Hackers break US government travel site

A travel reservations site used by US government agencies was hacked last week, and shunted unsuspecting users to a malicious domain.

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A travel reservations site used by US government agencies was hacked last week, and shunted unsuspecting users to a malicious domain.

The site, Govtrip.com, is currently unavailable to federal employees through their offices' intranet. The version accessible via the public Internet is also offline.

Sometime before 11 February, hackers breached the site, and then modified it to redirect users to a rogue URL that in turn directed attack code against their systems, according to the General Services Administration (GSA), and e-mail sent to federal workers that Computerworld has seen.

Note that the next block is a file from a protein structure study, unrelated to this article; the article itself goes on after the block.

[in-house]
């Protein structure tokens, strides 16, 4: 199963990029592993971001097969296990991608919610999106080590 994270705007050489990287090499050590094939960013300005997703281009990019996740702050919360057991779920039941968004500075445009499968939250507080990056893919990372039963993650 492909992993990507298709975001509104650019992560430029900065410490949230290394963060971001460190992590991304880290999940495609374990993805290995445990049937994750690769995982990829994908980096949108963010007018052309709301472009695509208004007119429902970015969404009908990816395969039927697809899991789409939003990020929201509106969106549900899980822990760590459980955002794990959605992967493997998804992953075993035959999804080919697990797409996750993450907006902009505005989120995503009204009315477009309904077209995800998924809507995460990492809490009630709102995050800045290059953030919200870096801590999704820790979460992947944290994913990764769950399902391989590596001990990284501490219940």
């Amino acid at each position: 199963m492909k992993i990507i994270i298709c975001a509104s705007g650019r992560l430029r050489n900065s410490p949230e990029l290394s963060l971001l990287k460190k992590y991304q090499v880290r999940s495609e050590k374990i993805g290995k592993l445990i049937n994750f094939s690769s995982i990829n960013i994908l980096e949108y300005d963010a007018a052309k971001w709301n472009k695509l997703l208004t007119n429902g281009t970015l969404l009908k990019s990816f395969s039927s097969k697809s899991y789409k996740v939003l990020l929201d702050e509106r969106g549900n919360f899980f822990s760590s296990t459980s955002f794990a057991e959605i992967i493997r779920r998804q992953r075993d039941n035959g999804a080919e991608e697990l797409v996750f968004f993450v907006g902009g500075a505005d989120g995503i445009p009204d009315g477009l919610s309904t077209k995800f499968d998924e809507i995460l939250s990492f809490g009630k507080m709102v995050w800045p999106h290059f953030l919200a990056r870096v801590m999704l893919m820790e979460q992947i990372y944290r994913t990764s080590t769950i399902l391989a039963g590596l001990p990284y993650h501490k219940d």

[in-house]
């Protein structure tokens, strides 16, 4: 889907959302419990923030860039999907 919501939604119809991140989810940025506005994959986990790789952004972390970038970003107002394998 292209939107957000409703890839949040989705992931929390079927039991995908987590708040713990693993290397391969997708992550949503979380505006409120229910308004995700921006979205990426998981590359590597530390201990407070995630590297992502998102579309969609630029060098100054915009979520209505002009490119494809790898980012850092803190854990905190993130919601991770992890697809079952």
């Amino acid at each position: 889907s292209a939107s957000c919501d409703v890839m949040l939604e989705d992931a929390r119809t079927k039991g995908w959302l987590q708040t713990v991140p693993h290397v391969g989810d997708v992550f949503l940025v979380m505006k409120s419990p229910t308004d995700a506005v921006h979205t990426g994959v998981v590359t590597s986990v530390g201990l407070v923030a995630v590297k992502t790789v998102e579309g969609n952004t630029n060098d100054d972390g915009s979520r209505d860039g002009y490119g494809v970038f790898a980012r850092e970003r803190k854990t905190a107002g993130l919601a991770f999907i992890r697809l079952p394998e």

"Last week, some users of GovTrip, when logging on to the GovTrip site, were redirected to a site that delivered malicious software to their computers," an e-mail sent to employees of the Environmental Protection Agency (EPA) read.

"The incident, which also affected other Federal agencies, was quickly identified by systems security. At this time, the GovTrip site is not safe to use and should not be accessed."

A GSA spokesman, Robert Lesino, confirmed the GovTrip hack, and said the redirect hit users on 11 February. "The incident was quickly identified," said Lesino, who declined to answer specific questions, citing the ongoing investigation. He also said that no user information was believed to have been compromised by the hack.

GovTrip is used by several US government agencies, including the EPA, the Department of Energy, Department of Health and Human Services, Department of the Interior, Department of Transportation and the Treasury Department to make travel reservations, as well as to reimburse workers for travel expenses.

The site is operated by defence contractor Northrop Grumman.

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